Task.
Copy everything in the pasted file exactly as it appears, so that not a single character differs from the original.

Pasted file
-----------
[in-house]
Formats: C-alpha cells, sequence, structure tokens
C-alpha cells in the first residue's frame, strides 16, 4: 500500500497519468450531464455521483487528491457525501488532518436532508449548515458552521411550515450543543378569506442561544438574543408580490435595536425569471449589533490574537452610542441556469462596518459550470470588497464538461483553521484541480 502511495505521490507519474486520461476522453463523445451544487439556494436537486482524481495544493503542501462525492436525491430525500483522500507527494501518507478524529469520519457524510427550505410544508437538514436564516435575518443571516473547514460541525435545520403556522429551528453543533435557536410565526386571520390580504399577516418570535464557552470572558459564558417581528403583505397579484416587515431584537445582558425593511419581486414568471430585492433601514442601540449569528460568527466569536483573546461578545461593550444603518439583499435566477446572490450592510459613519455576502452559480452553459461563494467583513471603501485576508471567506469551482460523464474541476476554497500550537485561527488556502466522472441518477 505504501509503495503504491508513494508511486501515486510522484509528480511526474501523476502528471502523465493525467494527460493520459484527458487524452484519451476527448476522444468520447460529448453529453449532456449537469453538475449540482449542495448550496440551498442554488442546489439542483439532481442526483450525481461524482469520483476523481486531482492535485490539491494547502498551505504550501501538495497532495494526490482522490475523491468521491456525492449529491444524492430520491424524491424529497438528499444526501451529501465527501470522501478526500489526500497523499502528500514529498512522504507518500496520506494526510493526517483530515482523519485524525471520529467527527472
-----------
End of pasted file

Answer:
[in-house]
Formats: C-alpha cells, sequence, structure tokens
C-alpha cells in the first residue's frame, strides 16, 4: 500500500497519468450531464455521483487528491457525501488532518436532508449548515458552521411550515450543543378569506442561544438574543408580490435595536425569471449589533490574537452610542441556469462596518459550470470588497464538461483553521484541480 502511495505521490507519474486520461476522453463523445451544487439556494436537486482524481495544493503542501462525492436525491430525500483522500507527494501518507478524529469520519457524510427550505410544508437538514436564516435575518443571516473547514460541525435545520403556522429551528453543533435557536410565526386571520390580504399577516418570535464557552470572558459564558417581528403583505397579484416587515431584537445582558425593511419581486414568471430585492433601514442601540449569528460568527466569536483573546461578545461593550444603518439583499435566477446572490450592510459613519455576502452559480452553459461563494467583513471603501485576508471567506469551482460523464474541476476554497500550537485561527488556502466522472441518477 505504501509503495503504491508513494508511486501515486510522484509528480511526474501523476502528471502523465493525467494527460493520459484527458487524452484519451476527448476522444468520447460529448453529453449532456449537469453538475449540482449542495448550496440551498442554488442546489439542483439532481442526483450525481461524482469520483476523481486531482492535485490539491494547502498551505504550501501538495497532495494526490482522490475523491468521491456525492449529491444524492430520491424524491424529497438528499444526501451529501465527501470522501478526500489526500497523499502528500514529498512522504507518500496520506494526510493526517483530515482523519485524525471520529467527527472